Now comes the fun part, and when I say fun I mean tooth extraction levels of pain. But fun, you know? Since you are migrating your (my) wordpress installation, you’ll have to duplicate the SQL database that makes the installation do what it does in its current location. SQL? Sequel. Structured Query Language. You don’t really need to know what it does (but the link will tell you all about it) you just need to know that you need it. If you only copy the files from the software installation that you are migrating, you may or may not notice parts of your installation working the same way later. You’ll need to access PHP admin. PHP? It’s yet another scripting language (see? Fun!) PHP stood for Personal Home Pages back at the dawn of time, but now stands for Hypertext Pre-processor. I think we’re up to version 7 as I type this. I seriously couldn’t care less. I wish I could work up to caring at least a little. Trying to make Linux work for a decade burned me out on caring about coding, one failed install at a time. AutoCAD Lisp was a walk in the park next to getting Linux to run on mystery hardware. Now I just want the software to WORK, DAMMNIT! I want it to work pretty much 24/7 without my having to do anything about it. It’s enough to make you wish you had the money to pay Squarespace to do this all for you. But I digress.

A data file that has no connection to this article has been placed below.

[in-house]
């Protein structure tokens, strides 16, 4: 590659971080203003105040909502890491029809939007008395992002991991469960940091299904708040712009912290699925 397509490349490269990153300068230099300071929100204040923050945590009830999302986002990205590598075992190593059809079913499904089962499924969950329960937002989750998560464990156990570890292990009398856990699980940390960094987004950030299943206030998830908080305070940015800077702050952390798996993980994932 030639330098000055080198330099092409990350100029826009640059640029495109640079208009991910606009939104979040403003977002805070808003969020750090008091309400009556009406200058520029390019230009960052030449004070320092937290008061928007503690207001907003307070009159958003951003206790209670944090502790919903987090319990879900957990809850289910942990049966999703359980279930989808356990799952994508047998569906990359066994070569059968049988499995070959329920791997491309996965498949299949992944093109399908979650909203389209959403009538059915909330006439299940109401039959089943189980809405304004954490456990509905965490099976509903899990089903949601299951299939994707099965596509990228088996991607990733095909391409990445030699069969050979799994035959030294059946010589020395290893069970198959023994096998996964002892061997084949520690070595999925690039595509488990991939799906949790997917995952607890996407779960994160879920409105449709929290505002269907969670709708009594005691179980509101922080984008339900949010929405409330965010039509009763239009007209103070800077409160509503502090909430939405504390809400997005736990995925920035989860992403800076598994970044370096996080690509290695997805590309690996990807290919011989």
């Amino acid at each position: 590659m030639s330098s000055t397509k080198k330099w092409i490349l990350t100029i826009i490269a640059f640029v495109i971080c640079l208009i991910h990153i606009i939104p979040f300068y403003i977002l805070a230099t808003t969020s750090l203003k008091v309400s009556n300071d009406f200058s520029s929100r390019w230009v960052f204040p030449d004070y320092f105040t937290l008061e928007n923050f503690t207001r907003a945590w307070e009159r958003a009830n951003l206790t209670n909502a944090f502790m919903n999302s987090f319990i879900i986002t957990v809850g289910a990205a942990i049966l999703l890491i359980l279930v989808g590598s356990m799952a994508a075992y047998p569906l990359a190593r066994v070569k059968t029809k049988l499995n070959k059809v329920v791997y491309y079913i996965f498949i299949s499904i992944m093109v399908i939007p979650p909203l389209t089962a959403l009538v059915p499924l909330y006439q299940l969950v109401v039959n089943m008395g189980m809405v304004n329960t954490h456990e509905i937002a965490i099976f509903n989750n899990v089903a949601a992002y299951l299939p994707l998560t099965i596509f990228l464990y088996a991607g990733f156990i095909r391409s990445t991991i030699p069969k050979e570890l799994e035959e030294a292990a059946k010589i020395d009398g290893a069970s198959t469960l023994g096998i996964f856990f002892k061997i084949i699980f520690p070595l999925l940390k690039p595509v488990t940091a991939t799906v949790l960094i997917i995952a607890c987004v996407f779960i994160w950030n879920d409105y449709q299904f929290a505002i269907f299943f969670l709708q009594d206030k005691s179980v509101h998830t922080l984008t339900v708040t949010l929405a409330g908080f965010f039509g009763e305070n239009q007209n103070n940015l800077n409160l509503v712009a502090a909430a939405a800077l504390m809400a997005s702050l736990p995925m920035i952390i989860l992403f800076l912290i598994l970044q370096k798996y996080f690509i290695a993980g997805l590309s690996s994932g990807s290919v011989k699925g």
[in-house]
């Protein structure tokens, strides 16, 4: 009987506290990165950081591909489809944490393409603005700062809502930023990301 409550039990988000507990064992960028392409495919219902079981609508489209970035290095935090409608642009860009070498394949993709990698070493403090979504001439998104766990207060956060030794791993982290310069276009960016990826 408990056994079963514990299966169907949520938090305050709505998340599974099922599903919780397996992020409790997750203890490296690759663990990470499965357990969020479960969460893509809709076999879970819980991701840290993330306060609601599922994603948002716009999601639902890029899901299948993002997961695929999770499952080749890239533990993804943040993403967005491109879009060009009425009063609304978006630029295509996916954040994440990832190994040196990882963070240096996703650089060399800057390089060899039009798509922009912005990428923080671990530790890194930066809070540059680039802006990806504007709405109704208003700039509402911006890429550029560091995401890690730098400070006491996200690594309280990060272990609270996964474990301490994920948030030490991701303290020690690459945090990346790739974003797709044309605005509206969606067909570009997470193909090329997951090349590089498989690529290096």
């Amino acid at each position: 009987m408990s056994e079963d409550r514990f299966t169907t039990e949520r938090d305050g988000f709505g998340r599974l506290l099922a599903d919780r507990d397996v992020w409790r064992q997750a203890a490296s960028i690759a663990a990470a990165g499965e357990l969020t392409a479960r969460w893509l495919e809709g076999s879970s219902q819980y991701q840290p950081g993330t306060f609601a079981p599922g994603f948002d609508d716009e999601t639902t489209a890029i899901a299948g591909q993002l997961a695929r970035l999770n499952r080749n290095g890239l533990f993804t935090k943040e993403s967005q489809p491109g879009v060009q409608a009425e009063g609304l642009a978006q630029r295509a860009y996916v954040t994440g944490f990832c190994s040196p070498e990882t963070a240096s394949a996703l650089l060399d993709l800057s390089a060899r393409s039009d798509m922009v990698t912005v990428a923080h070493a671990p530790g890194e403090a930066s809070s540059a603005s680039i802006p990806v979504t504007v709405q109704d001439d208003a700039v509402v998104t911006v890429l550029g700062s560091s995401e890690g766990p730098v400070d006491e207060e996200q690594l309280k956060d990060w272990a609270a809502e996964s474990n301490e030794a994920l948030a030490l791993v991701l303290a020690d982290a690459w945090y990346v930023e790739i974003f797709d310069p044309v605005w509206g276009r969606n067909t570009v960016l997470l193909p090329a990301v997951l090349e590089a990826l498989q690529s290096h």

Accessing the PHP manager will allow you to copy out your SQL commands so that they can be applied to your new account. You’ll want to follow the directions of your web host for doing this. Just make sure you verify which SQL command list is associated with your current install beforehand, then go to the PHP manager, highlight the right one (not expand it) and make sure that, add DROP TABLE/ VIEW/ PROCEDURE/ FUNCTION is selected. This should be in the options section. Export as SQL. Next you will go into your new account, use the SQL wizard to create a new database, associate the database with the user for the account, and then import the SQL file you downloaded earlier. Wipe the sweat off your brow, because that was the hard part of this process.